PEOPLE v. HAYMAN.
Defendant was found guilty by the court sitting without a jury on four counts of an indictment charging four separate violations of the Corporate Securities Act (St. 1917, p. 673, as amended). This is an appeal from the judgments of conviction and the order denying defendant's motions for new trials.
Appellant urges that the evidence shows that he was the owner of the stock sold, and fails to show that the transactions in question were but a subterfuge to evade the provisions of such act.
It is undisputed that appellant sold shares of stock of the Hayman Oil Company to the four persons named and that no permit was issued by the commissioner of corporations authorizing the sale of such stock.
One of the purchasers testified that appellant told her at the time she bought that the stock was his own and “that the corporation commissioner had nothing to do with him in any way, shape or form.” Other witnesses testified that he said it was his private stock that he was selling. There was other evidence showing that the books of the Hayman Oil Company were kept in appellant's office in Los Angeles; that the certificates of stock were there issued, and that he was the owner of the land on which the supposed “37 producing wells” were located; that the meetings of the directors were held in such office, the only ones present being appellant, who was the president, and his employee, Miss Spalione, the secretary; that the minutes of the directors' meetings were dictated by appellant, were written up and signed by Miss Spalione as secretary, and that they were in fact meetings on paper only; that the Hayman Oil Company had no bank account, but that all deposits were made in either the account of E. P. Hayman or that of the E. P. Hayman Company; and that the expenses of the corporation were paid out of such account. It also appears that appellant employed the office force and directed the business of the corporation. The employee who issued the company certificates testified that at appellant's request he issued one certificate to appellant for 2,000 shares, which he charged to capital stock and credited to appellant; but apparently that certificate was not canceled when the ones mentioned here were issued, and the court might well conclude that the four certificates above mentioned were of the treasury stock of the corporation. In our opinion, it was reasonable for the court to have inferred from the evidence that all four transactions alleged were but part of a scheme on the part of appellant to evade the provisions of the Corporate Securities Act in selling a worthless security to innocent and trustful persons.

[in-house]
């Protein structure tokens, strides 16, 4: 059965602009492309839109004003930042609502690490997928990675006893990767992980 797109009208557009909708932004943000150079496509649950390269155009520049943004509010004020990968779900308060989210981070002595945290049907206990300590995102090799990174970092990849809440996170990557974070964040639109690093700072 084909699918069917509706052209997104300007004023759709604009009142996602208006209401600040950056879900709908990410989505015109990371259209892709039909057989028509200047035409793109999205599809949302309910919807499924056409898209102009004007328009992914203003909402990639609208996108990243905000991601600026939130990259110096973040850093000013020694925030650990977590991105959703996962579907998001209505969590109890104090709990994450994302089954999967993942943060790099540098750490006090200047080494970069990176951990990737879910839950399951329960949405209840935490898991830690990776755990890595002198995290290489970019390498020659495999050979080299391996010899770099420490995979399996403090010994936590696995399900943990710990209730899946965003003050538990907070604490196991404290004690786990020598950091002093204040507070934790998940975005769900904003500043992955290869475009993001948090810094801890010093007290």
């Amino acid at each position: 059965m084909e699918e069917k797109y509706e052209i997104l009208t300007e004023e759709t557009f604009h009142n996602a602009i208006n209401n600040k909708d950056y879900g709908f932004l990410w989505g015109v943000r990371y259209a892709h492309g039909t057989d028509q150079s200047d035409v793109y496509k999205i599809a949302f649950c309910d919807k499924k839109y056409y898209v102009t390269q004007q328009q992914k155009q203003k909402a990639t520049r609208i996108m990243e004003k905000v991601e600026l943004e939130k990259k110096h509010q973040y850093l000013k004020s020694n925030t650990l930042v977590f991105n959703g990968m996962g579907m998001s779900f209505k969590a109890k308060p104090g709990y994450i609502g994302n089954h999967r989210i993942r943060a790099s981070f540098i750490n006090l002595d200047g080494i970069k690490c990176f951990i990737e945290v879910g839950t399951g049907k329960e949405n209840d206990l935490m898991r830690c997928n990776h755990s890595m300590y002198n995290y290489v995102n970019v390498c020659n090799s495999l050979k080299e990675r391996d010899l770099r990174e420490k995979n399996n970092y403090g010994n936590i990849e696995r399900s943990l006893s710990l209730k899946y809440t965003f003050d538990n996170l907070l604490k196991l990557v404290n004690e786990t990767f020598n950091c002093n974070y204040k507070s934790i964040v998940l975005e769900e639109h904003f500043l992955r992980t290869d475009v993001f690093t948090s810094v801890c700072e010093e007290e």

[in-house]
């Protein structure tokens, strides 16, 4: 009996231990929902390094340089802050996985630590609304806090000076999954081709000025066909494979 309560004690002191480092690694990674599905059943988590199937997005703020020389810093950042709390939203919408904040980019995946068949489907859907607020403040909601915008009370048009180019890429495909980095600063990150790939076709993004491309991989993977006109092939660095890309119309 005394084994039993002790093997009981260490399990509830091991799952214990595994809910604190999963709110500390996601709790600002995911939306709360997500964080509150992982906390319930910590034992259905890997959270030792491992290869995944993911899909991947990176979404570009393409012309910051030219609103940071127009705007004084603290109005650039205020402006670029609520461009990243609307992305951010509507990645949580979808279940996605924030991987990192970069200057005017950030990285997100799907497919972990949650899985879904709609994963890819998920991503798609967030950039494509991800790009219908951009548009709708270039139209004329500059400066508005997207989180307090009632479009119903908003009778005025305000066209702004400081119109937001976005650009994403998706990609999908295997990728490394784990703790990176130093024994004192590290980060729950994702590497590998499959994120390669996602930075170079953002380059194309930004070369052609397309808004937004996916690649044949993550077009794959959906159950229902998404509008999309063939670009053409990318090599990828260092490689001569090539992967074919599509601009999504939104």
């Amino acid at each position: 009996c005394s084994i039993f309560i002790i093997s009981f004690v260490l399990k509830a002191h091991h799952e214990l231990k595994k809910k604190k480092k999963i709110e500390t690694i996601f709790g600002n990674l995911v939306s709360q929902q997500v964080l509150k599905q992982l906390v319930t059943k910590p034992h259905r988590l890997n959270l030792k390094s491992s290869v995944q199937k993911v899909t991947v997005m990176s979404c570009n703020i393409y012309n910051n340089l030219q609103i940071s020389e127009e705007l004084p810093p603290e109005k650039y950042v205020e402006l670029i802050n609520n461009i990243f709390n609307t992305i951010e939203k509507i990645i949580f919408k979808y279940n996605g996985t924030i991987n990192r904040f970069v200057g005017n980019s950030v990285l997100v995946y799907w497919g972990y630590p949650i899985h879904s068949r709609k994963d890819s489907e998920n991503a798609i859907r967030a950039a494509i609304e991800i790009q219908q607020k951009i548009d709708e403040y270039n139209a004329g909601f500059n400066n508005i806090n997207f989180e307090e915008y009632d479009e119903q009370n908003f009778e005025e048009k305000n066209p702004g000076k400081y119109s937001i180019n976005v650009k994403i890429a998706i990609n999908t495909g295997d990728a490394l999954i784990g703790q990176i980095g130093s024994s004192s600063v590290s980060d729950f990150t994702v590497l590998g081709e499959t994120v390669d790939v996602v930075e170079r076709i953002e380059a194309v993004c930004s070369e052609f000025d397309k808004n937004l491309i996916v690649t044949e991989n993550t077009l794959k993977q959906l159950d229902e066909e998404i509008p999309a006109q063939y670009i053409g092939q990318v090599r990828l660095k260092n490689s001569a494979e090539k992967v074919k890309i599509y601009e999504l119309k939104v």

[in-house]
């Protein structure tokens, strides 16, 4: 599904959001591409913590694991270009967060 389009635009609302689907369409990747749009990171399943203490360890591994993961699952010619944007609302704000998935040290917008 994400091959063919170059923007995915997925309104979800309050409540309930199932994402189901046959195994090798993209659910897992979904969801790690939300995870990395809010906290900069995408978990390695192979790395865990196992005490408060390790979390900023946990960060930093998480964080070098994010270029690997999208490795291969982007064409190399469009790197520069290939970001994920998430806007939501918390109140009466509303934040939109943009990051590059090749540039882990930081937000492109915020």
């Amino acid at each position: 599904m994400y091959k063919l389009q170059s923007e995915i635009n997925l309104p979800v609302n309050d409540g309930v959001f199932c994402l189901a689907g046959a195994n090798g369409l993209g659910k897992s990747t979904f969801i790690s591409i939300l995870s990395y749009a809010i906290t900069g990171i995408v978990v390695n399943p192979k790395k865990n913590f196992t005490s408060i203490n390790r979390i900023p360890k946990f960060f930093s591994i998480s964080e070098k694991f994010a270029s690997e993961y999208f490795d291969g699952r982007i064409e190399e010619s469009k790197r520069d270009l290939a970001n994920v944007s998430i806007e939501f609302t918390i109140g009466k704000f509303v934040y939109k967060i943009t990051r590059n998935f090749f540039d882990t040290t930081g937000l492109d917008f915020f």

Judgments and orders affirmed.
ARCHBALD, Justice pro tem.
We concur: STEPHENS, P. J.; CRAIG, J.